My First – and Last – Bullfight

Let me cut to the chase – it was awful.  Not particularly bloody or gruesome, but horrifying to me nevertheless – maybe even more so because of the banality of it all.  Amid the cheers and the clapping, I cried. At times, I came close to sobbing. 

And still, I am glad I went.

Ok – with that out of the way, let me start from the beginning. 

To celebrate the new year, we went with friends to San Miguel de Allende, and one of their friends gave us complimentary tickets to a bullfight.  I could have declined – I have had conversations about bull fighting with a number of people since moving to Mexico, and I was under no illusions about what I would witness.  One person told me that the worst part, the hardest thing to shake, is the smell of blood in the air.  I knew it was going to be bad, and still I went.


I could easily dress-up my reasoning in academic garb – after all, that is what I was trained to do.  I could talk about cultural relativism, and rail against some form of values-imperialism…without actually supporting the practice, I could construct some argument about eurocentrism and the importance of respecting “cultural practices” and blah blah blah.  

But really, I was curious. We have all encountered the romanticised image of the bullfight (encouraged in no small part by Hemmingway’s treatment of the practice as an art form, as a symbolic struggle between man and beast) and for me, the representation of things is generally more interesting than the thing itself.   Like I said, I knew it would be bad.  I knew I wouldn’t ‘like’ it.  But, I was interested in trying to understand how – if it is as bad as people say – how can it still be popular?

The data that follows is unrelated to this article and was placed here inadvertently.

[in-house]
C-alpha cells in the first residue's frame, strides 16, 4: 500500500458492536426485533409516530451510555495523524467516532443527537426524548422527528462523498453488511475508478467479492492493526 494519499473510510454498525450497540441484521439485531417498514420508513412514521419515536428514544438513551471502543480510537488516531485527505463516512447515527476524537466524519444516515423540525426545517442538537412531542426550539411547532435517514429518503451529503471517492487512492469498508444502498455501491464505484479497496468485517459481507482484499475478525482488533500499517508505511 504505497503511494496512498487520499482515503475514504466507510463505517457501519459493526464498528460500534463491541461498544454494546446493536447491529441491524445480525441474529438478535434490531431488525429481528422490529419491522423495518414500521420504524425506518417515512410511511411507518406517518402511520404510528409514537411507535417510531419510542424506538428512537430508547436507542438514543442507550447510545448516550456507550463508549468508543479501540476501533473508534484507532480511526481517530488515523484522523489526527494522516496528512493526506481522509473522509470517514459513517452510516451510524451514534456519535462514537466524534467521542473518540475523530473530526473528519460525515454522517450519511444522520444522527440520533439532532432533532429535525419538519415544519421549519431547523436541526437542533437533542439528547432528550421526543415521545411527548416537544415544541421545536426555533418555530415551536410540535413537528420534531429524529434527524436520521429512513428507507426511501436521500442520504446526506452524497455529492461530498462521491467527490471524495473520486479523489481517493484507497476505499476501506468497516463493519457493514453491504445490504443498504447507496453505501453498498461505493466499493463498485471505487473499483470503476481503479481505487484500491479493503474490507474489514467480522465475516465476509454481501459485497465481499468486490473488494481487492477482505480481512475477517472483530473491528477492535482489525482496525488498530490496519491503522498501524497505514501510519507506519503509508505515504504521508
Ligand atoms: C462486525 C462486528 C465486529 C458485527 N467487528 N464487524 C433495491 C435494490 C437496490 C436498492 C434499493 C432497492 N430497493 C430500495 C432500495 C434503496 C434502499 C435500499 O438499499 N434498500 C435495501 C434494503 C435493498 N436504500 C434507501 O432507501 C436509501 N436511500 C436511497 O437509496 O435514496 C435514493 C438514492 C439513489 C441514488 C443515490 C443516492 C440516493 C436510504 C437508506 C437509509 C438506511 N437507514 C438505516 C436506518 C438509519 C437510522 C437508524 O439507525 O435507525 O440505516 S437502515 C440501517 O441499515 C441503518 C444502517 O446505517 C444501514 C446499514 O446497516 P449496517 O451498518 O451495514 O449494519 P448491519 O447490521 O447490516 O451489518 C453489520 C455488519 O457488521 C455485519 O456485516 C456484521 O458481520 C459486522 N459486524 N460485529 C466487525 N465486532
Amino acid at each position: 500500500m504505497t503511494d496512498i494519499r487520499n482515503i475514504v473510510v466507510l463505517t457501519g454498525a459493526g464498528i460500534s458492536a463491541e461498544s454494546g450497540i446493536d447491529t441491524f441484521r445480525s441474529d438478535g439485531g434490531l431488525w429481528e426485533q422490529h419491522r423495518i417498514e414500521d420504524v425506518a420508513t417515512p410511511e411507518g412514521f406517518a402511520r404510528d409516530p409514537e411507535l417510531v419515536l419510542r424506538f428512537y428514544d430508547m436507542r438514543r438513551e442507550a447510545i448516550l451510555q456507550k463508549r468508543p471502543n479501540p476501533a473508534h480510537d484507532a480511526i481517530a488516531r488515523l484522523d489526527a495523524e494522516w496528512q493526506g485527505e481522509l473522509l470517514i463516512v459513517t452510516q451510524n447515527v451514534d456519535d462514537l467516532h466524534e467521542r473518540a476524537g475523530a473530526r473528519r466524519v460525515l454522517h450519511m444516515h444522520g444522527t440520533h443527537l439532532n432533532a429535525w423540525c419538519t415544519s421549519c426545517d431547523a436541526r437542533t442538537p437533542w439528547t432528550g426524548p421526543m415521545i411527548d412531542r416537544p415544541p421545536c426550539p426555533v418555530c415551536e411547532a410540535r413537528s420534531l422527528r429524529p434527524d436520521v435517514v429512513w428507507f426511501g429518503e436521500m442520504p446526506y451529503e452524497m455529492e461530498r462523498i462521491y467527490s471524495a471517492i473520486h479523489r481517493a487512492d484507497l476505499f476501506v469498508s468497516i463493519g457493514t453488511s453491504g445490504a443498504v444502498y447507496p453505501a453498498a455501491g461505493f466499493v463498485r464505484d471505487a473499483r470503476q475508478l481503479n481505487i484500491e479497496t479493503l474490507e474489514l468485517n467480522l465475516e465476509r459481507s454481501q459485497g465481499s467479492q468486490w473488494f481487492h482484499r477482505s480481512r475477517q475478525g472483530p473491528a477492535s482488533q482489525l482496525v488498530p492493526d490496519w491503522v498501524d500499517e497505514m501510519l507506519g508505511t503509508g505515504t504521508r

As a professor trying to get my students to understand the record of human cruelty, I would remind them that before they became genocidal, the great majority of young Germans, or Hutus and Tutsis, or Serbians and Croats had been just like the rest of us…not blood-thirsty, not lacking in empathy, uneasy with suffering.  What happened, I would ask, to make them ok with what they were doing?

Ok – just to be very clear: I am NOT comparing fans of bullfighting to Nazis…not suggesting they are blood-thirsty or genocidal or cruel.  But the question is not all that different – what combination of history, culture, experience, and attitude combines to make a practice like bullfighting acceptable? How do people construct a particular narrative of  struggle between man and beast, with all of the ritualised performance that goes along with it, and how do they disconnect it from the reality of what is happening in front of them?

It was these sorts of questions that were going through my head as we made our way to our seats.  I was taking mental notes in anticipation of writing this post, and thought it might be titled “An academic goes to the bullfight.”  I took it all in, watched groups of young people, tourists, families with children, and couples take their places in the risers around the ring.  I enjoyed the buzz of the crowd and the hum of anticipation that I somehow associate with the Lucha Libre.  I appreciated the horsemanship of the first fellow to enter the ring.  I even thrilled a bit when the first bull was released into ring and charged around with the banderilleros waving pink capes and egging him on.  “Yeah,” I thought, “I can see how people could enjoy this.”